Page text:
A huge thank you to all of the Shutaf staff and Shutaf participants for the invaluable lessons you have taught me over the last year! I will be sure to share those lessons and I hope you and everyone reading will do the same!

“The Embodiment” and “Gratitude” – Guest Post by Dana Robbins

This post originally appeared in The Examined Life Journal, University of Iowa Carver College of Medicine, April 2014.

After graduating from Wellesley College, Dana Robbins received a J.D from Columbia University and practiced law for 28 years. Upon retirement, she entered the USM Stonecoast Writers program from which she received an MFA. Dana had a stroke at the age of 23 and often writes about healing.  Her poetry and essays have appeared or are forthcoming in a number of journals and publications, including Drunken Boat, Jewish Women’s Literary Annual, and The Examined Life of the University of Iowa Carver College School of Medicine. She has won several awards including an honorary mention in the 2013 Fish Poetry Contest. 

Dana Robbins

Dana Robbins (right) and her mother

The Embodiment

It was not easy walking into a gym thirty years after the stroke that left my left side spastic and weak, when, well into my fifties, I resolved to tackle the excess weight that age and too much time in front of my computer has deposited around my middle and lower half. At first, I felt painfully self- conscious about the drag of my left leg and the awkward way my left arm pulls upward toward my shoulder. I was frustrated that some of the machines are impossible for me. Over time, I have learned not to compare myself to others and to focus on doing my personal best. Usually, I begin on the bicycle or the treadmill, then progress to the nautilus machines. At the end, I do a brief agility training that involves walking sideways and making boxes with my feet. I call it my dance. Sometimes I laugh when I catch sight of the middle-aged fluff ball who is doing these strange movements.

At the gym, there are the usual range of body types and people: the slim and toned, the painfully thin, the soft and round, the elderly and frail. And then there is the man with the missing limbs, both his legs amputated, bandaged, just above the knee. His limbs stick straight out from his wheelchair like upended bowling pins. I saw him yesterday as his aid placed him on the nautilus. I used my right hand to hoist my weak left leg into position on nearby equipment. As I did my leg extensions, my difficulty seemed minimal by comparison. I looked in his direction and the faintest hint of acknowledgement passed over his face. He has sparse white hair and a powerful torso. He is old but not ancient, maybe seventy. He looks like the kind of man who once wore a suit and headed up a business. His hands, resting on the bar, are balled up, fists without fingers.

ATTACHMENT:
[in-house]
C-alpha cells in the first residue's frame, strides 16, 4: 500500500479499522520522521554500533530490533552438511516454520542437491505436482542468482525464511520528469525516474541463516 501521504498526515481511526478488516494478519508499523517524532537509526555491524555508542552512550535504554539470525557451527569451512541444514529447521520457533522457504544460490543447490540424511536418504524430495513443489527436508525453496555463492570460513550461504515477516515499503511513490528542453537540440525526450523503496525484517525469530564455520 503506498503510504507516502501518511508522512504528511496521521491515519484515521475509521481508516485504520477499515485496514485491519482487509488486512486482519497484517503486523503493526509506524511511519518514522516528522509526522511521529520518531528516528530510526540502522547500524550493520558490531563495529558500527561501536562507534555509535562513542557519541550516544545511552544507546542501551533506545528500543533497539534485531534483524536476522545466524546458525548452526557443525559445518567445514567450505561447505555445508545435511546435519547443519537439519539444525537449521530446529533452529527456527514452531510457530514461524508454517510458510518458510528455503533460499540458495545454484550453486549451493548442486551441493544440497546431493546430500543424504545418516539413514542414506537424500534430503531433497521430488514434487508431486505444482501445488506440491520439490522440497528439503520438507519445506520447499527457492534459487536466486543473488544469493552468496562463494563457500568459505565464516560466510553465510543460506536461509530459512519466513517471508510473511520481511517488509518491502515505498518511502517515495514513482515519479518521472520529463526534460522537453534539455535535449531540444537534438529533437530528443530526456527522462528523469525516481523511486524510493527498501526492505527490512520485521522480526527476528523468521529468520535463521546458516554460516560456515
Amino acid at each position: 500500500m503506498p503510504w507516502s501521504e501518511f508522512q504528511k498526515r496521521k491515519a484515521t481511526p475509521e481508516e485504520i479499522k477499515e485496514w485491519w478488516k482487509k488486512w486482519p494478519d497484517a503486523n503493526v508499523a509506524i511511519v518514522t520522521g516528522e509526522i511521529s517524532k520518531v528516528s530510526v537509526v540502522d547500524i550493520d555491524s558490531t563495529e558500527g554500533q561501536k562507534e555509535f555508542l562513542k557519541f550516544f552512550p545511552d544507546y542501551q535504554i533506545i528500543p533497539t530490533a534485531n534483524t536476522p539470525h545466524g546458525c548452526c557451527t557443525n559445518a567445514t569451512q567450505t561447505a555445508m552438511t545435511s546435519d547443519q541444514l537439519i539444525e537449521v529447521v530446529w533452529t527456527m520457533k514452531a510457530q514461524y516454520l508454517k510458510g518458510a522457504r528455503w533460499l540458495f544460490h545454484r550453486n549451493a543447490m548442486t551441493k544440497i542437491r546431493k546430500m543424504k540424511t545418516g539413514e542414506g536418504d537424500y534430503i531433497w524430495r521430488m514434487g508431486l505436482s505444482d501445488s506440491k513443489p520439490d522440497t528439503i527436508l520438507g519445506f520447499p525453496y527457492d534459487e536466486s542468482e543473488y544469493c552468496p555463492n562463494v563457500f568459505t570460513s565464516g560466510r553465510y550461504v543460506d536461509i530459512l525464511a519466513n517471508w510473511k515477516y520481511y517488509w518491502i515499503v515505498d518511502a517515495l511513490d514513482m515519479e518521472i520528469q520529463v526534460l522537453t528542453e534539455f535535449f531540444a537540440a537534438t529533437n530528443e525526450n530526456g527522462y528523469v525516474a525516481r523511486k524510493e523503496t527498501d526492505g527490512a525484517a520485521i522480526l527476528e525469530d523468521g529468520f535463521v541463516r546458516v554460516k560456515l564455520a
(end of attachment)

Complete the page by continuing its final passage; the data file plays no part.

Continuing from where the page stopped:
I want to say something friendly but his face, scrunched with will power, says no admittance. A bolder person would get right in there and say hello, but I know all too well that kindness can carry a hidden undercurrent of pity, condescension, even dread. I remember how often people would tell me it could be worse, as I, twenty three and disabled for life, fuming thought, yes, I could be dead how much worse could it be. I painfully sensed that even the compliment “you are so brave,” really meant, “and I’m so glad I am not you,” How well I understood what they did not or could not conceal, that my broken body was the embodiment of their fear.

I got tired of healthy people telling me to make the best of it. Did they think I didn’t know that? I loathed the military metaphors; people telling me to be a fighter, to give my all to the battle. The problem is that this kind of thinking gives rise to shame, as if disability is laziness or weakness of the will, as if health is just a matter of trying harder, one more prize in our competitive society. This is why I cringe when I see the advertisements, where a person grinning or looking resolute, announces, “I beat cancer.” Some people will not “win.” Does this make them “losers”? It is bad enough to be ill or disabled, how much worse it is to be branded a “loser,” too. These metaphors obscure the essential truth that some circumstances just aren’t within our control.